Total body water: If a drug has a low molecular weight and is hydrophobic, not only can it move into the interstitium through the slit junctions, but it can also move through the cell membranes into the intracellular fluid. The drug, therefore, distributes into a volume of about sixty percent of body weight, or about 42 L in a 70-kg individual. Ethanol exhibits this apparent volume of distribution. 4. Other sites: In pregnancy, the fetus may take up drugs and thus increase the volume of distribution. Drugs that are extremely lipid-soluble, such as thiopental , may also have unusually high volumes of distribution.
7. Binding of Drugs to Plasma Proteins Drug molecules may bind to plasma proteins (usually albumin). Bound drugs are pharmacologically inactive; only the free, unbound drug can act on target sites in the tissues, elicit a biologic response, and be available to the processes of elimination. Hypoalbuminemia may alter the level of free drug.
A. Binding capacity of albumin The binding of drugs to albumin is reversible and may show low capacity (one drug molecule per albumin molecule) or high capacity (a number of drug molecules binding to a single albumin molecule). Drugs can also bind with varying affinities. Albumin has the strongest affinities for anionic drugs (weak acids) and hydrophobic drugs. Most hydrophilic drugs and neutral drugs do not bind to albumin. Many drugs are hydrophobic by design, because this property permits absorption after oral administration.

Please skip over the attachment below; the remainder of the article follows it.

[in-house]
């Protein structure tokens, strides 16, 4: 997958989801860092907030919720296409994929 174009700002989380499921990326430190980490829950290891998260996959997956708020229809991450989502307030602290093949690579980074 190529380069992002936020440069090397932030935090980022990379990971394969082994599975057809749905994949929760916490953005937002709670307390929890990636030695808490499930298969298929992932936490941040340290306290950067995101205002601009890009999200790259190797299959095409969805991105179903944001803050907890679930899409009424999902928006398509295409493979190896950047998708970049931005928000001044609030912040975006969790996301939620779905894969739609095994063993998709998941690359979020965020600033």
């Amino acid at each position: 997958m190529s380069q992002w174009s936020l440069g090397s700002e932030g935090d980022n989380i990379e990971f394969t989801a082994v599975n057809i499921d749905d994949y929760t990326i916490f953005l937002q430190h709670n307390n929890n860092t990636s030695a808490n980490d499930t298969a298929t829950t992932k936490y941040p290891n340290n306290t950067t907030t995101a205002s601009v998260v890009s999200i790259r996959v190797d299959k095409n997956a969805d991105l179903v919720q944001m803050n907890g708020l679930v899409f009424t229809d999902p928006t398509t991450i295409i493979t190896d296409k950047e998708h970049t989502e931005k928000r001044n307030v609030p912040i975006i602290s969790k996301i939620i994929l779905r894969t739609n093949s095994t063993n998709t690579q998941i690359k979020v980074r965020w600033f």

B. Competition for binding between drugs When two drugs are given, each with high affinity for albumin, they compete for the available binding sites. The drugs with high affinity for albumin can be divided into two classes, depending on whether the dose of drug (the amount of drug found in the body under conditions used clinically) is greater than, or less than, the binding capacity of albumin (quantified as the number of millimoles of albumin multiplied by the number of binding sites.
Class I drugs: If the dose of drug is less than the binding capacity of albumin, then the dose/capacity ratio is low. The binding sites are in excess of the available drug, and the bound-drug fraction is high. This is the case for Class I drugs, which include the majority of clinically useful agents. Class II drugs: These drugs are given in doses that greatly exceed the number of albumin binding sites. The dose/capacity ratio is high, and a relatively high proportion of the drug exists in the free state, not bound to albumin.
Clinical importance of drug displacement: This assignment of drug classification assumes importance when a patient taking a Class I drug, such as warfarin, is given a Class II drug, such as a sulfonamide antibiotic. Warfarin is highly bound to albumin, and only a small fraction is free. This means that most of the drug is sequestered on albumin and is inert in terms of exerting pharmacologic actions.